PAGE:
The trend of consolidation in the slot supply sector over the past three years apparently has yet to end, as Austria’s Novomatic Group announced in February that gaming industry legend Len Ainsworth will sell his majority share in Ainsworth Game Technology to Novomatic for around 3 million.
Novomatic, the giant gaming manufacturer and operator whose Austrian Gaming Industries subsidiary has long dominated the European slot-machine market, has struggled mightily for the past few years to enter the North American gaming market, its Florida-based subsidiary Novomatic Gaming Americas failing to make significant headway into U.S. casinos despite the Austrian firm’s substantial expansion war chest.
Australian slot-maker Ainsworth, however, has made a big splash in the Americas under President-North America Mike Dreitzer, increasing North American revenues last year by 41 percent and unit volume by 30 percent as it completed a new 291,000-square-foot headquarters building in Las Vegas. Its A560 range of cabinets has been a big hit in U.S. casinos, with its slots consistently registering as top performers wherever they are placed. This was added to its big share of the market in its Australian home base and other markets around the world.
Under the agreement, Len Ainsworth will sell his 172.1 million shares, amounting to 53 percent of the company’s equity, to Novomatic at a price of $2.75 per share. The company’s shares closed at $2.12 the day of the announcement.
This is, of course, the second time the 92-year-old Ainsworth has founded a major international slot supplier, built it to success and ultimately sold his stake. He founded what is now Aristocrat Leisure Industries in 1953, after using equipment from his dental supply business to build his first slot machine. Over the ensuing decades, he built Aristocrat into the powerhouse of the Australian “pokie” business, and created a new genre of slot machine in the low-denomination, multi-line video slots that now dominate the industry.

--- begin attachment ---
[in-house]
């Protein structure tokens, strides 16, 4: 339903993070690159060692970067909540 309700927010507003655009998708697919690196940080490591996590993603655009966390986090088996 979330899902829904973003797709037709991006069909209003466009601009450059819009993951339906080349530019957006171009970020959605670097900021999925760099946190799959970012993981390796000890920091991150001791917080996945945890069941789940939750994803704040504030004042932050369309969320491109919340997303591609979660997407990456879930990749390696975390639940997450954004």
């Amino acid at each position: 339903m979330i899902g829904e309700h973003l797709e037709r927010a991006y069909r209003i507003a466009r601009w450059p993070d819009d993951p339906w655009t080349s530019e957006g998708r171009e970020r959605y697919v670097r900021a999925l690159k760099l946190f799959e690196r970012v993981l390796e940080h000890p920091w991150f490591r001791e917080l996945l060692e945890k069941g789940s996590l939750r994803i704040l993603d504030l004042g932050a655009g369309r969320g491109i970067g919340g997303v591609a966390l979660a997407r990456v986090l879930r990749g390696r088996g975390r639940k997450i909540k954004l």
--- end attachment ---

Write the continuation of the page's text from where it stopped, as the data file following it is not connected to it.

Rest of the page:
Ainsworth’s Aristocrat revolutionized the slot business in the 1990s with the U.S. introduction of multi-line video in Indian casinos and in Atlantic City, a trend that would continue into the early 2000s with revolutionary new products like Hyperlink multiple progressives. By that time, though, Ainsworth himself was well on his way to his next venture.
In 1995, Ainsworth sold his stake in Aristocrat and founded Ainsworth Game Technology, building it in remarkably short time into a viable competitor for the entrenched market share of his former company. In the ensuing 20 years, Ainsworth—as energetic as ever in his travels to major trade events around the world through his 80s and into his 90s—gained shares of markets around the world as it grew its business, culminating in the establishment and growth last year of its U.S. business.
The privately owned Novomatic reported it will keep its stake in AGT at around 53 percent, and will keep Ainsworth’s ASX listing on the Australian Stock Exchange.
Typically for Ainsworth, he told the Sydney Morning Herald he will donate “a large chunk” of his $473 million windfall from the sale to charity. “I take the view I’ve been lucky in life and I should share my luck with my family,” Ainsworth said. “I think medicine and universities would be the target. If you can find a cure to something, that is a big prize in itself.”
He also told the newspaper the sale to the European slot leader will assure that the second company he founded will last decades into the future. “It gives all the staff a guarantee the company will be there for the future,” he said. “I’m ambitious, of course, but I probably have 10 years rather than 40 years left on this planet.”
That would put him at 102, but after surviving prostate cancer in the 1990s and continuing his remarkable career into the new millennium, industry pundits have learned to never count the affable Australian gaming legend out.